WORDS Cheri Morris PHOTOS Sean Gibson Photography
Source Interior Brand Architecture (Source IBA) directs the sensitive restoration and upgrading of one of the Cape’s oldest working farms, Vergenoegd Löw The Wine Estate (VLWE), to its heritage form as captured in a series of 1600s watercolour studies by Jan Brandes housed in Amsterdam’s Rijks Museum.
A series of thoughtful placements, strategic interventions and reconfiguring of irresponsible add-ons by Source IBA and Urban Concepts (the historical architects) reveal the generous gabled Homestead as the hero of the land once more, while the two long barns – believed to be the oldest of their kind in South Africa – stand architecturally revived and interiorly outstanding.
Though the challenge was not only architectural: Source IBA found the soil a series of wildly different patches ranging from acidic to richly fertile and often restrictively moist. Not to mentioned environmental issues, such as the ever-encroaching urban sprawl, borders defined by major motorways and various droughts.
Initially engaged as experiential hospitality experts, Source IBA partnered with a panel of leaders across disciplines to remap a journey of discovery that would not only breathe new life into the farm’s heritage-rich honour, but also realise a contemporary space suited to a new generation of guests. The core principle was to restore it to a proud working farm, not just an attraction. And to do so with local makers; everything was made locally where possible, as local as joiners from Macassar.
With the help of landscapers Planning Partners, every piece of soil on the property was carefully considered: The first tranche of visible change being the dramatic but sensitive resettling of landscaping around the Homestead. Following was a reinstatement of the historic entrance facing the Faure village; an apt change from the previous one close to the N2.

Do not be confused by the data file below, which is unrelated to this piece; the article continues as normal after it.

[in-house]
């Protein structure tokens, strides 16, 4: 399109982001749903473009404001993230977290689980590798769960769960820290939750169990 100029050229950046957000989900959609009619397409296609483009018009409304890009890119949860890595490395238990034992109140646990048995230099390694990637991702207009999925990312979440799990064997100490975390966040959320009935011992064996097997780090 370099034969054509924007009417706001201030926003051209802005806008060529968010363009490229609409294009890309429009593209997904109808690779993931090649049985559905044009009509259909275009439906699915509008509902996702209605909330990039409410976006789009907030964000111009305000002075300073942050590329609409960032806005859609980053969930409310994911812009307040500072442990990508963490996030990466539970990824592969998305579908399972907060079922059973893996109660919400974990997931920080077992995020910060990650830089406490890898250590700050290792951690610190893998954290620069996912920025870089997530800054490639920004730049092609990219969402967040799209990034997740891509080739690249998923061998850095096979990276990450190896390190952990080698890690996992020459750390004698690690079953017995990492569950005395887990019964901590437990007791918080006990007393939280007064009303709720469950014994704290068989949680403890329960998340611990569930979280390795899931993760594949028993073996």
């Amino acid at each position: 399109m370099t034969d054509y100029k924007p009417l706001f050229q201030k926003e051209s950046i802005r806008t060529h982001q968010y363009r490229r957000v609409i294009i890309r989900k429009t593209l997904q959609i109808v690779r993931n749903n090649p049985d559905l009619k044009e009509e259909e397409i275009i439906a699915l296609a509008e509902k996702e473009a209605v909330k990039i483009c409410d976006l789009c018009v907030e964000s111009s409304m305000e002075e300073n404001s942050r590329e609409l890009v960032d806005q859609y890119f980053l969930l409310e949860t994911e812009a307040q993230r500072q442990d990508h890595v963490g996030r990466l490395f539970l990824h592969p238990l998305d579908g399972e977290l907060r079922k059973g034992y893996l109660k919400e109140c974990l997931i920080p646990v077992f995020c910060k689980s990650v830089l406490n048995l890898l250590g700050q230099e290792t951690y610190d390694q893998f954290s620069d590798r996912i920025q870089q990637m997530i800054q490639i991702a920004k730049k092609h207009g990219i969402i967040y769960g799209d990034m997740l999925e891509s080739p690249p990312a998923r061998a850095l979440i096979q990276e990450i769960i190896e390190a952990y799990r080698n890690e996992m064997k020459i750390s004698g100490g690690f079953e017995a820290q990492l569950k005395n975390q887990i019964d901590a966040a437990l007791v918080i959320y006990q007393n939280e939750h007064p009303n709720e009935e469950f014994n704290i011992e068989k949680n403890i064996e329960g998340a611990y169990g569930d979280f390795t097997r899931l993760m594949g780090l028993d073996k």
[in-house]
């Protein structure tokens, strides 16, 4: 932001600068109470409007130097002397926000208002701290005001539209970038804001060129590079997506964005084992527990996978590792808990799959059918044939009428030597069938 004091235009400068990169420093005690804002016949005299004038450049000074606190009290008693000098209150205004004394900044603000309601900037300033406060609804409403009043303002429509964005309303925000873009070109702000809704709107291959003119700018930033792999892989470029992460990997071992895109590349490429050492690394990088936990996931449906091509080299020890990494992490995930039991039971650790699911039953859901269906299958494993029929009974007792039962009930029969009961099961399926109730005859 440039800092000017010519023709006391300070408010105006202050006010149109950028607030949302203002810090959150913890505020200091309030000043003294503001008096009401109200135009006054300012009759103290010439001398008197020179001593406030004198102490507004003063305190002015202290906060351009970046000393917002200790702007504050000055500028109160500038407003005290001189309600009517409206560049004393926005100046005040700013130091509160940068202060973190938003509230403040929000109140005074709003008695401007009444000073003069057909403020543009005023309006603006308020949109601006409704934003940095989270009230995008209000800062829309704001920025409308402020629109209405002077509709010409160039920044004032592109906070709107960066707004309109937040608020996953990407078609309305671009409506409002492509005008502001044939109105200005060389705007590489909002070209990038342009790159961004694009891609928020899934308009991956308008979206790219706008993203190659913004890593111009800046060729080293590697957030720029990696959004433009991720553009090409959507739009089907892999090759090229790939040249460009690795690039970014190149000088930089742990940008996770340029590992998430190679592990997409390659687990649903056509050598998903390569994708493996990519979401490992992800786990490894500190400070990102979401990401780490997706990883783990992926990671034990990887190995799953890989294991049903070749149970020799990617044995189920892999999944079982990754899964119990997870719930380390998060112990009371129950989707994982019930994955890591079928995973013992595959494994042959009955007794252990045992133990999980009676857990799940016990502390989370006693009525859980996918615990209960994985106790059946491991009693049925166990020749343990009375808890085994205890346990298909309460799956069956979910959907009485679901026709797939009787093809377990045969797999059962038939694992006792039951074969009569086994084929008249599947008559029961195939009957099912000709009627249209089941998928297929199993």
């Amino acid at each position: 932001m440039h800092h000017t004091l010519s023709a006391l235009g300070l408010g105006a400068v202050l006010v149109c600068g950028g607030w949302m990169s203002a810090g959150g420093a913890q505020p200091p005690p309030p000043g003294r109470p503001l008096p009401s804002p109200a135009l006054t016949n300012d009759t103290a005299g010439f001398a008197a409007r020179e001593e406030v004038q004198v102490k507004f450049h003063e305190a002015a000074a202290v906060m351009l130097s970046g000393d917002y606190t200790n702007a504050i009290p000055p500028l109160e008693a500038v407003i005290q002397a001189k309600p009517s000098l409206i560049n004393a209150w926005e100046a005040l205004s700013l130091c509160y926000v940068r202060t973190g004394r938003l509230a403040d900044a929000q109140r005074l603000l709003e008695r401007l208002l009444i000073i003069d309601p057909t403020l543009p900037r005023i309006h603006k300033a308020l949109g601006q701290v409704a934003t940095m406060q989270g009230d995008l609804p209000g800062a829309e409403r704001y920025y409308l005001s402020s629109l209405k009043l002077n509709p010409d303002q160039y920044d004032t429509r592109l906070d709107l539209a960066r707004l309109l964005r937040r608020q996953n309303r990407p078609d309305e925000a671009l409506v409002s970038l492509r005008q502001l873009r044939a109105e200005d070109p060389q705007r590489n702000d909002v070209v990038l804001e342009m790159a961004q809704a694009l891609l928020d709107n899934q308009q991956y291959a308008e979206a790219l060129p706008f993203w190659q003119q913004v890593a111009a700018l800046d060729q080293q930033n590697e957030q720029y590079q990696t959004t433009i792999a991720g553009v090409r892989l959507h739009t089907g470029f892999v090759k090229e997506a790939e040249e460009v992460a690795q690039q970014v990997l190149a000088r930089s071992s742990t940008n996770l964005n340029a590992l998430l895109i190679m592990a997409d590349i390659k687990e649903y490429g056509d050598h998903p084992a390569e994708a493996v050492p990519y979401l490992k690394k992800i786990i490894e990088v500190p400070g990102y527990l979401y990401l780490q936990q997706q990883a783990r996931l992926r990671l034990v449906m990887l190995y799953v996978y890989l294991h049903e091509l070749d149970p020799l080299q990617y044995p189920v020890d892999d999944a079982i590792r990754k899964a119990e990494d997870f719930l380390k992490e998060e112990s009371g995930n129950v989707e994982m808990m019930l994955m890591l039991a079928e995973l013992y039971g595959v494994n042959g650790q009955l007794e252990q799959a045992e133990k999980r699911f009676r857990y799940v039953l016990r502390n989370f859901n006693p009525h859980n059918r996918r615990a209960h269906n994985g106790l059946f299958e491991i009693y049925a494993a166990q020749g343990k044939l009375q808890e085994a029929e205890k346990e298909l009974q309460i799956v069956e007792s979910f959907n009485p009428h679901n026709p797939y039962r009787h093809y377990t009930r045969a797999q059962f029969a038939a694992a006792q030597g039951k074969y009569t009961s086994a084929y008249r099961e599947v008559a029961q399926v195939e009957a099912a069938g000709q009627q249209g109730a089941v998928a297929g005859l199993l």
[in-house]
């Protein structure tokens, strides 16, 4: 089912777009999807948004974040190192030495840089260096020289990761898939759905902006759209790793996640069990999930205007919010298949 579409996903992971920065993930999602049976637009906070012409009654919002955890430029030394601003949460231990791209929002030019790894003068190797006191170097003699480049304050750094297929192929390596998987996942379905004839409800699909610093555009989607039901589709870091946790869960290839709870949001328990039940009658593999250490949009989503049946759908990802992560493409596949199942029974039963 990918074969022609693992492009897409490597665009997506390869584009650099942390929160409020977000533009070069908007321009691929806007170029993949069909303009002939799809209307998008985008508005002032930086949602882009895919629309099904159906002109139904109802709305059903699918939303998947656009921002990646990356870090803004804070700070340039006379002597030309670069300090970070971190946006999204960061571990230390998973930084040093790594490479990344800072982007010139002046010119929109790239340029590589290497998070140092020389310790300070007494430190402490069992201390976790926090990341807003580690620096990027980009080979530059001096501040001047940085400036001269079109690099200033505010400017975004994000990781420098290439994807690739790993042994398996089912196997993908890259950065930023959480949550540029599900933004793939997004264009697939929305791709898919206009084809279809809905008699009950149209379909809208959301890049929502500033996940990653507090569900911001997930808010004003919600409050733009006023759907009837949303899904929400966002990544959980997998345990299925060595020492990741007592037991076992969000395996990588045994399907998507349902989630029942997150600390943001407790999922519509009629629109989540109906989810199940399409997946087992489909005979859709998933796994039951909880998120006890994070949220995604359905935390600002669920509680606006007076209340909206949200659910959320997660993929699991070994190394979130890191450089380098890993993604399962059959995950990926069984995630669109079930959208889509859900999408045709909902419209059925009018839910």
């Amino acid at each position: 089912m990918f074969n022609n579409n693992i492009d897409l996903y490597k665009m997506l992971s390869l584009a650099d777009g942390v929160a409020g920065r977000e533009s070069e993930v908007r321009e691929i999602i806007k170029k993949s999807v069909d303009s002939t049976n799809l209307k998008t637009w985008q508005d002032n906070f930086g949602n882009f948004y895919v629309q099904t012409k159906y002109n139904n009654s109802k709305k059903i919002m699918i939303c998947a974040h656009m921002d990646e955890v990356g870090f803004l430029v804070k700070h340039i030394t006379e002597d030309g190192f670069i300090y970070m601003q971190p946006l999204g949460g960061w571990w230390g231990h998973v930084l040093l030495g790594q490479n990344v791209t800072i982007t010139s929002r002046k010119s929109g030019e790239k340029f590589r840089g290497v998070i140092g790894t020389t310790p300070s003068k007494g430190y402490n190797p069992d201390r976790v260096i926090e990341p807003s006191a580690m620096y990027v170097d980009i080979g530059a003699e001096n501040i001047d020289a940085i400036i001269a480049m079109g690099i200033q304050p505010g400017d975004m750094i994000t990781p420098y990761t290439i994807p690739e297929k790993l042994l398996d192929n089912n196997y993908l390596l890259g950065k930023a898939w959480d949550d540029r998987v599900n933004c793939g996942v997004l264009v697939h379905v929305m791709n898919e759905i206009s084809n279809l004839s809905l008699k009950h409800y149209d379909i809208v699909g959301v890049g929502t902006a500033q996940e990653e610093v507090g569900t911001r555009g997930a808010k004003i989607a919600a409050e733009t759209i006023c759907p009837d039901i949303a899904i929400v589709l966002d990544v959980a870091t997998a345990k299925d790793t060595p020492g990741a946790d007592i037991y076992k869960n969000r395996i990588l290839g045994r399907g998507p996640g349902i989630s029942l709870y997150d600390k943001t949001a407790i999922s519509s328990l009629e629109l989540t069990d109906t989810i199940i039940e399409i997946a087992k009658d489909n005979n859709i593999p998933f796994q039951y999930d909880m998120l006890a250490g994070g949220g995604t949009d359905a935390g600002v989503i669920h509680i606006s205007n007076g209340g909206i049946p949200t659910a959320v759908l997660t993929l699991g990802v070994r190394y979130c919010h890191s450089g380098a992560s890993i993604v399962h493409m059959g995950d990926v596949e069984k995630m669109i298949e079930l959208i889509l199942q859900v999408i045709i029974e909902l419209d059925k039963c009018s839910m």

With a firm vision of total reinvention – one that appears invisible to guests; as if the farm’s always been that way – each of the four buildings were renovated one at a time, allowing each to establish its own identity within a broader settlement:
Starting with the wine cellar and deli building dating from the 1920s, the first building renovation
included a major upgrade of the wine making facility – of which included the first reinvented public space. Formerly a series of rooms part of the wine cellar, Bertus Basson’s Die Geuwels now offers soothing daytime luxe that spills over to picnics on the green lawns.
To minimise signage, all of which was replaced by BitterSuite, large interventions attract guests to destinations. One of the most significant is the ‘corkscrew’ by Craig Thomas – a green tunnel that delivers visitors from the parking space onto the werf.
Another is a number of well-presented taps; with the water quality on the farm far superior to municipal water, guests are invited to refill the glass water bottle provided when booking a picnic.
But by far the newly-oriented natural vistas steal the show. Presented through now resolved landscaping – a previously muddled mess of gravel parking lot and odd access points that deeply obscured the poetry of the architecture, the werf now features a most unique frame of Table Mountain over its dam to one side and rolling views of the undulating Helderberg on the other.
As the focal point across the lawn, the gabled Homestead had to be the next project. Sensitively
restored on the outside (under the watchful eye of Heritage Western Cape), the interiors offer an arresting modern mood that offer comfort, effortless but considered hospitality and a sense of ‘leaving it all behind’.
A key aspect of the design philosophy was to offer contrast and seclusion: Seating spaces are generous and vast areas are left unoccupied as the farm purposely endeavours to welcome an air of tranquility over the suffocation of crowding.
Finally, the two precious barns that create the ‘agterwerf received gentle, focused attention to become another Bertus Basson signature restaurant, Clara’s Barn; home of fine dining South African Farm kitchen headed up by Drikus Brin.